3. Dragonflies
  4. EduWeb
  5. Beginners Dragonflies
  6. Waynes Word Dragonflies

Earwig

  1. Earwig: A-Z
  2. Earwigs
  3. Earwigs: Animal Planet
  4. Earwigs: Bug Facts

Fireflies

  1. Glow worms
  2. Glow worms video
  3. National Geographic Fireflies
  4. DNR Fireflies
  5. Ohio University Fireflies

Fleas

  1. Maine Fleas
  2. Ohio State Fleas

Flies

  1. Fly: A-Z
  2. KidzWorld Flies
  3. Secret Life of Fruitflies
  4. WaynesWord Flies

Mayfly

  1. Biokids: Mayflies
  2. Buglife: Mayflies
  3. Mayflies: A-Z
  4. Mayfly (UK)
  5. Wikipedia: Mayflies

Moths

  1. Moth: A-Z
  2. Britannica for Kids--Moths
  3. Bug Guide Moths
  4. Cecropia Moths
  5. How moths and butterflies are different
  6. Moths and Butterflies
  7. Moths of North America
  8. Silkworm moths
  9. TFR Moths

Praying Mantises

  1. Beardsley Zoo: Mantis
  2. Ducksters: Mantis
  3. University of Kentucky Mantis site
  4. How to care for praying mantis
  5. Iowa State: Mantis
  6. Gordon's Insect Site: Praying mantis
  7. Mantis: EduWeb
  8. Mantis Facts
  9. Mantis Heaven
  10. National Geographic Mantis
  11. Waynes Word Mantises

Stick Insects

  1. How To Care for Stick Insects
  2. Stick Insects of Australia
  3. Stick Insects (UK)

Termites

  1. BioKids' Termites
  2. Discovery--termites
  3. Don's Termites
  4. Encyclopedia for Kids--Termites
  5. NPR on Termites
  6. Pesky Termites
  7. Termite Queen
  8. WaynesWord Termites
Wasps
  1. Cicada Killer Wasp
  2. Wasps
  3. Wikipedia on Wasps
  4. What's That Bug (Wasp)
  5. Gordon's Solitary Wasps
  6. Gordon's Social Wasps
  7. WaynesWord Wasps

Water Bugs

  1. About Water Beetles
  2. Diving Beetles
  3. Giant Water bug
  4. Water Beetles
  5. WaynesWord Water Bugs
  6. Water Boatmen

 

INSECT RESEARCH PROJECT

LEARNING TEAM TIPS

Choose an insect that interests you and one that you can find information about.  Some insects are written about a lot (butterflies, ants, beetles), and some not so much (flies or water beetles). Choose a family of insects rather than a specific species.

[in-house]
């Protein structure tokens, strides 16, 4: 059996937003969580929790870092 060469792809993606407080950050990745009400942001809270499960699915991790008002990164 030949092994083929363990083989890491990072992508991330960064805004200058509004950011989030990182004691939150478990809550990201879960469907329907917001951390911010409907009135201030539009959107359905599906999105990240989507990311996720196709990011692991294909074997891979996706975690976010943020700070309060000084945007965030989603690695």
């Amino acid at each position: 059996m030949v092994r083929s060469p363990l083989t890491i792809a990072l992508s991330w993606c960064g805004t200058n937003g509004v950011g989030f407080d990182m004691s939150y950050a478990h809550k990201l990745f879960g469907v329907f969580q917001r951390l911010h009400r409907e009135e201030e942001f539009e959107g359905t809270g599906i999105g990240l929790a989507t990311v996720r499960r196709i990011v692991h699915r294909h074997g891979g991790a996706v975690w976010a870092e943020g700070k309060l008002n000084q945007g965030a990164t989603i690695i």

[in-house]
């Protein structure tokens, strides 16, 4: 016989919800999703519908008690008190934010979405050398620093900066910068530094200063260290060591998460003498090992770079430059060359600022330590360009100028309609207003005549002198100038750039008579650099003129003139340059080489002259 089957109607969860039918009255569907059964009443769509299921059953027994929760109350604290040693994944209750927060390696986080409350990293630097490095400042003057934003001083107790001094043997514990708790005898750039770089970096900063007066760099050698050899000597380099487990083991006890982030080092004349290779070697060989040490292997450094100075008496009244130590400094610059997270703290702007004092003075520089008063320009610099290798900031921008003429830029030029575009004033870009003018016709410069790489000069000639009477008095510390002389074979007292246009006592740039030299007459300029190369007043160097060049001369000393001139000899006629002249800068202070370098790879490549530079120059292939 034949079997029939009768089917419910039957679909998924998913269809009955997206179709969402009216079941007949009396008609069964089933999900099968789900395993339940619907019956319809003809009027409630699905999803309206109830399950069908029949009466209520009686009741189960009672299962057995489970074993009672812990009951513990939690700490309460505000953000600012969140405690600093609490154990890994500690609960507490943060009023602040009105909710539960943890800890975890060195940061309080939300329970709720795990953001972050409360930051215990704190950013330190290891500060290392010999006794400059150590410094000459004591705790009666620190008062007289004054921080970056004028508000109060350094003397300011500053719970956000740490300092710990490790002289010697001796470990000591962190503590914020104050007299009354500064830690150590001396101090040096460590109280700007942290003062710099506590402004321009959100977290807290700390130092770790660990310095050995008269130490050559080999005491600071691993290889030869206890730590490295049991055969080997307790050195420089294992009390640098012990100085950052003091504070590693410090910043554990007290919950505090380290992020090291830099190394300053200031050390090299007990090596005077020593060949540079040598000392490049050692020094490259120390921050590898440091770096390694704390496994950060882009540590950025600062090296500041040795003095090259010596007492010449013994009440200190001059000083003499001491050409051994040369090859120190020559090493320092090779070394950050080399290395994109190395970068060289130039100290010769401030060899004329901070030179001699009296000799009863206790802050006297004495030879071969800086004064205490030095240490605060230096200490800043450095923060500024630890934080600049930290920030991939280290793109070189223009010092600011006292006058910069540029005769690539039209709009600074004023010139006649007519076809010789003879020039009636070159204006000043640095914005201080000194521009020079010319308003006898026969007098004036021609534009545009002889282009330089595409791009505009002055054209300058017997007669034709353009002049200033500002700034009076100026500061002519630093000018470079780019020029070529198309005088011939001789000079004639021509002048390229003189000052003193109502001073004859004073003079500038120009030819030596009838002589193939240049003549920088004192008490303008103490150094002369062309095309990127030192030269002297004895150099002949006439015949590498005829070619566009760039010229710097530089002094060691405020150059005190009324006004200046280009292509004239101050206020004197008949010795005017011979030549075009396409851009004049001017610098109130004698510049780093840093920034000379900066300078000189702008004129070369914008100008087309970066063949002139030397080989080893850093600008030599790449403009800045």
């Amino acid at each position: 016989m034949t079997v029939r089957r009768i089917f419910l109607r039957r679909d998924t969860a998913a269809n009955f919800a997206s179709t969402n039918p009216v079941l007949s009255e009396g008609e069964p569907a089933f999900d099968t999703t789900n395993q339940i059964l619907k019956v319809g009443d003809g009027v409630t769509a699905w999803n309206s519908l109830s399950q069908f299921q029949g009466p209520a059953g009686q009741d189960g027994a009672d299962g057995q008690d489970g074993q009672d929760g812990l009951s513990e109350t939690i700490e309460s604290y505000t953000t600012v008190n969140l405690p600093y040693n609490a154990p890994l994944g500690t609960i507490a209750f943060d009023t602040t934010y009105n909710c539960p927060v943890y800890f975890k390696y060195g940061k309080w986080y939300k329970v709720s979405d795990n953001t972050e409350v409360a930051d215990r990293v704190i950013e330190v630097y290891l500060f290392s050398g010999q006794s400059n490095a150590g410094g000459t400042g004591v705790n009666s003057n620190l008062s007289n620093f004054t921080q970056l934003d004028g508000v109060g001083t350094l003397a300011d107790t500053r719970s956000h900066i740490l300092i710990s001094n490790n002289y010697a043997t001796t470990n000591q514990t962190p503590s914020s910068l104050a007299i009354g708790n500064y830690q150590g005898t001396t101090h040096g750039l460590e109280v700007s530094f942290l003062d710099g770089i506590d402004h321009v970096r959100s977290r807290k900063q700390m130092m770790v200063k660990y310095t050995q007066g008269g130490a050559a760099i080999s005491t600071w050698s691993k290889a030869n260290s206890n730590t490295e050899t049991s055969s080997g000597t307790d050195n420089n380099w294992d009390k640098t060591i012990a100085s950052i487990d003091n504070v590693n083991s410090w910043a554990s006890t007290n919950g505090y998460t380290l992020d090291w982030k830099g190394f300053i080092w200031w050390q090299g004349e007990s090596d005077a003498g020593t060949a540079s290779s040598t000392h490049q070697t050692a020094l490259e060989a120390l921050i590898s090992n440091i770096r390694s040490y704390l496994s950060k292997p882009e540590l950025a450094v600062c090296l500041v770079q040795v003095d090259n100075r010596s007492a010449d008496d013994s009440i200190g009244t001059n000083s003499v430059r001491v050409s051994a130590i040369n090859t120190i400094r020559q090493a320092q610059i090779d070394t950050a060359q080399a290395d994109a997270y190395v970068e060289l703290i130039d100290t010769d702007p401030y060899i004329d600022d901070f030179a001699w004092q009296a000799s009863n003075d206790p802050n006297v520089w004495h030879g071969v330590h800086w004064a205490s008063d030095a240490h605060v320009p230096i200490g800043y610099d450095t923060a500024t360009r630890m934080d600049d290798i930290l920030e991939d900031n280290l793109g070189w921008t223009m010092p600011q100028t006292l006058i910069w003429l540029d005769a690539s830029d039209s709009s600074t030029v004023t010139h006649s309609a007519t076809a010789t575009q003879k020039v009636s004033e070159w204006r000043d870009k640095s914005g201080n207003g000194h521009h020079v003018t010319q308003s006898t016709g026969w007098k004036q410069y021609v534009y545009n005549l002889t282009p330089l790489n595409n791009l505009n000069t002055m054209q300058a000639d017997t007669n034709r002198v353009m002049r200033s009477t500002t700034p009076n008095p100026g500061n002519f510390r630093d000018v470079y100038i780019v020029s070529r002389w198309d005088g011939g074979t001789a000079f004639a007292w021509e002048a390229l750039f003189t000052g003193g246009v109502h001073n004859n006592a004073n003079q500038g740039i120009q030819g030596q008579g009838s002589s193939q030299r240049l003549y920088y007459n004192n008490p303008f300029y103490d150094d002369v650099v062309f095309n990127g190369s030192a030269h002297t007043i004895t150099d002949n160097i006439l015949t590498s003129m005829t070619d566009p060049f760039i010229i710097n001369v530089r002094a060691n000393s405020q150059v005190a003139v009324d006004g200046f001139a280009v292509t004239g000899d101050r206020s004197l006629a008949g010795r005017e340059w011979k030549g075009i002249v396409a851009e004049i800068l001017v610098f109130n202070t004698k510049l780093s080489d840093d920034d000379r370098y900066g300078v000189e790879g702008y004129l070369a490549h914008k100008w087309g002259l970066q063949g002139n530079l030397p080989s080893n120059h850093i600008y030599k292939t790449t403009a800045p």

When working with your learning team, make a plan, divide up the work, and help each other.  Some members can find good books or web sites for the insect, some can write about the facts you found, and some can work on drawings.  Work together as a team.

Always try to put things in your own words. Don’t copy information word-for-word from any book or web site unless absolutely necessary.

Always write down the name of the book or website where you found the information--the book title and author or the main title of web site.

Choose facts that show why this insect is interesting or unique. Good detail example:  “The stink bug uses a really bad-smelling chemical to protect itself from predators.”  Poor detail example:  “The stink bug has 6 legs.”

Pick the big ideas and the most important details about your insect.  Don’t right down everything, just the really important things.

Using the common name of the insect is okay, but you can also include the species (scientific) name if you want to.

Include one or more drawings of your insects.   Drawing an insect as if you were looking down on it is a good way to show the whole body and all the legs, wings, and antennae.

 

 

 

Insect Photos:

  1. EduPic: Insect pictures
  2. Mantises From Lab School Garden
  3. Other Hyde Park Insects
  4. Franklin Institute site on insects
  5. Iowa State Insect Photos site
  6. Ants and social insects

Insect Poetry

 

 

 

Antlion

Ants

Assassin Bugs

  1. Assassin and Ambush bugs
  2. Assassin Bugs: UC
  3. Britannica: Assassin Bugs
  4. EduWeb
  5. Assassin Bugs: Smithsonian
  6. Assassin Bugs: Texas
  7. Assassin Bugs: Thailand
  8. Wikipedia

Bees and Wasps

Beetles

Butterflies & Moths

  1. Field Museum Butterflies
  2. Monarch Butterflies
  3. North American Butterflies and moths
  4. Painted Lady Butterfly
  5. Puss Moth
  6. WaynesWord Butterflies

Caterpillars

  1. About Caterpillars

Cricket Links

  1. Bush Cricket
  2. Cricket Care
  3. Crickets
  4. Different Kinds of Crickets
  5. How To Raise Lots of Crickets
  6. Minnesota Crickets
  7. Singing Insects
  8. Singing Insects of North America
  9. Texas Cricket Songs

Cockroaches

  1. Coachroach: A-Z
  2. Cockroach pictures
  3. Madagascar Hissing Cockroaches

Grasshoppers

  1. Grasshoppers: A-Z
  2. Biokids Hoppers
  3. BugFacts Hoppers
  4. Reference for Kids

Ladybugs (beetles)

Mosquitoes

  1. AnimalTimes Mosquitoes
  2. BioKids Mosquitoes
  3. Mosquitoes are Flies
  4. Kids Mosquitoes
  5. Mosquito Anatomy
  6. NatGeo Mosquitoes
  7. What Good are mosquitoes?